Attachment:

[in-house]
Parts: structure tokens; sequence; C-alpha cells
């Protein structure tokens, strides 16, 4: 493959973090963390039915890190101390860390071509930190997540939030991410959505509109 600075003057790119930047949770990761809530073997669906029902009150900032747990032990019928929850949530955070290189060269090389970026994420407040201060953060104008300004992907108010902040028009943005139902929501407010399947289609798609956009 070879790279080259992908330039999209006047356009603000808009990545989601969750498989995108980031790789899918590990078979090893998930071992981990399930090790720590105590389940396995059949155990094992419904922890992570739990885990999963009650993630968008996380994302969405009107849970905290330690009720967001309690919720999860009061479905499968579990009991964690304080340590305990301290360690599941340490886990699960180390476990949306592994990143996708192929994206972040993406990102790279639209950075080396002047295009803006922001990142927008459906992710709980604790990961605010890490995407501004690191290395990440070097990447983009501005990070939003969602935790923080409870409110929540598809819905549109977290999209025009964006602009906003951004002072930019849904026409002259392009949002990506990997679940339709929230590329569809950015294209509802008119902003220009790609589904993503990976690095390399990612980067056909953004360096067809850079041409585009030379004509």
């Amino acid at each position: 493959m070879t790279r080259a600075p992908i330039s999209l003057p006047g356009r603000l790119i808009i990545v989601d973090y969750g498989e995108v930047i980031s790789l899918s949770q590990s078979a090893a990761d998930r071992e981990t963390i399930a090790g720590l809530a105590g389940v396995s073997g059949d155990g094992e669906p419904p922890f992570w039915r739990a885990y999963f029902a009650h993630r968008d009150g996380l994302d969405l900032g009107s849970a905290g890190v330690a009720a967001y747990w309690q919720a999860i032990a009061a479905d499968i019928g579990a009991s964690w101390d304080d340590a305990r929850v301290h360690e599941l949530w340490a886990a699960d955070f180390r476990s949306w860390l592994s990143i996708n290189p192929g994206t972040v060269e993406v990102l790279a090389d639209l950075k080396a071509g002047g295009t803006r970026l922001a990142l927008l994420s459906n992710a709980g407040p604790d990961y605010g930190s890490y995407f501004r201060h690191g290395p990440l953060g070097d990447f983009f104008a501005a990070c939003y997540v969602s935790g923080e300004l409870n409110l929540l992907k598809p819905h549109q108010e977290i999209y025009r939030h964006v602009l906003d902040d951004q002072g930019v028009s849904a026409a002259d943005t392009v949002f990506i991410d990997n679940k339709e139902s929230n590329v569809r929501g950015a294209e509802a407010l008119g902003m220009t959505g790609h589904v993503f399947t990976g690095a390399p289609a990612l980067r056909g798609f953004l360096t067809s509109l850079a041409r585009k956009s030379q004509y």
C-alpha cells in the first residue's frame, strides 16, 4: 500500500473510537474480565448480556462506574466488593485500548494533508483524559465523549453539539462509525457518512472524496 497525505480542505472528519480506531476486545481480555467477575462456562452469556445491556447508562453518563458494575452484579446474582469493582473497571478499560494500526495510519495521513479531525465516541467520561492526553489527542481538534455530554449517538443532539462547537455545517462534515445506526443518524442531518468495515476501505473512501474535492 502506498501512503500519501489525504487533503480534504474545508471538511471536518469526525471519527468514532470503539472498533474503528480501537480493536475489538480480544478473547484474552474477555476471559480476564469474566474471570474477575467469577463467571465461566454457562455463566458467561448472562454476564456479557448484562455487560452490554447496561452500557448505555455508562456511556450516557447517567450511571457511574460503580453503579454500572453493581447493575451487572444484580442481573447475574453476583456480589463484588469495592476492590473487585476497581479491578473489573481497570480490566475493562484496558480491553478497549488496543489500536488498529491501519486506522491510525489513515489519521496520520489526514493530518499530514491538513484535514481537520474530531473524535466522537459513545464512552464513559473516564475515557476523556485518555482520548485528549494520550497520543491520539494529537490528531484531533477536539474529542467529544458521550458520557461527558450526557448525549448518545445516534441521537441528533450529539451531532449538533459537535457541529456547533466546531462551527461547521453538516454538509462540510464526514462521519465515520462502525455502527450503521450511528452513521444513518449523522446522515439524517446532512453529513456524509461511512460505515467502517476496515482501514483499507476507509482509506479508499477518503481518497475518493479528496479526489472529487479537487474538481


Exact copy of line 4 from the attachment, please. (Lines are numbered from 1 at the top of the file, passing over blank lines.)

């Amino acid at each position: 493959m070879t790279r080259a600075p992908i330039s999209l003057p006047g356009r603000l790119i808009i990545v989601d973090y969750g498989e995108v930047i980031s790789l899918s949770q590990s078979a090893a990761d998930r071992e981990t963390i399930a090790g720590l809530a105590g389940v396995s073997g059949d155990g094992e669906p419904p922890f992570w039915r739990a885990y999963f029902a009650h993630r968008d009150g996380l994302d969405l900032g009107s849970a905290g890190v330690a009720a967001y747990w309690q919720a999860i032990a009061a479905d499968i019928g579990a009991s964690w101390d304080d340590a305990r929850v301290h360690e599941l949530w340490a886990a699960d955070f180390r476990s949306w860390l592994s990143i996708n290189p192929g994206t972040v060269e993406v990102l790279a090389d639209l950075k080396a071509g002047g295009t803006r970026l922001a990142l927008l994420s459906n992710a709980g407040p604790d990961y605010g930190s890490y995407f501004r201060h690191g290395p990440l953060g070097d990447f983009f104008a501005a990070c939003y997540v969602s935790g923080e300004l409870n409110l929540l992907k598809p819905h549109q108010e977290i999209y025009r939030h964006v602009l906003d902040d951004q002072g930019v028009s849904a026409a002259d943005t392009v949002f990506i991410d990997n679940k339709e139902s929230n590329v569809r929501g950015a294209e509802a407010l008119g902003m220009t959505g790609h589904v993503f399947t990976g690095a390399p289609a990612l980067r056909g798609f953004l360096t067809s509109l850079a041409r585009k956009s030379q004509y």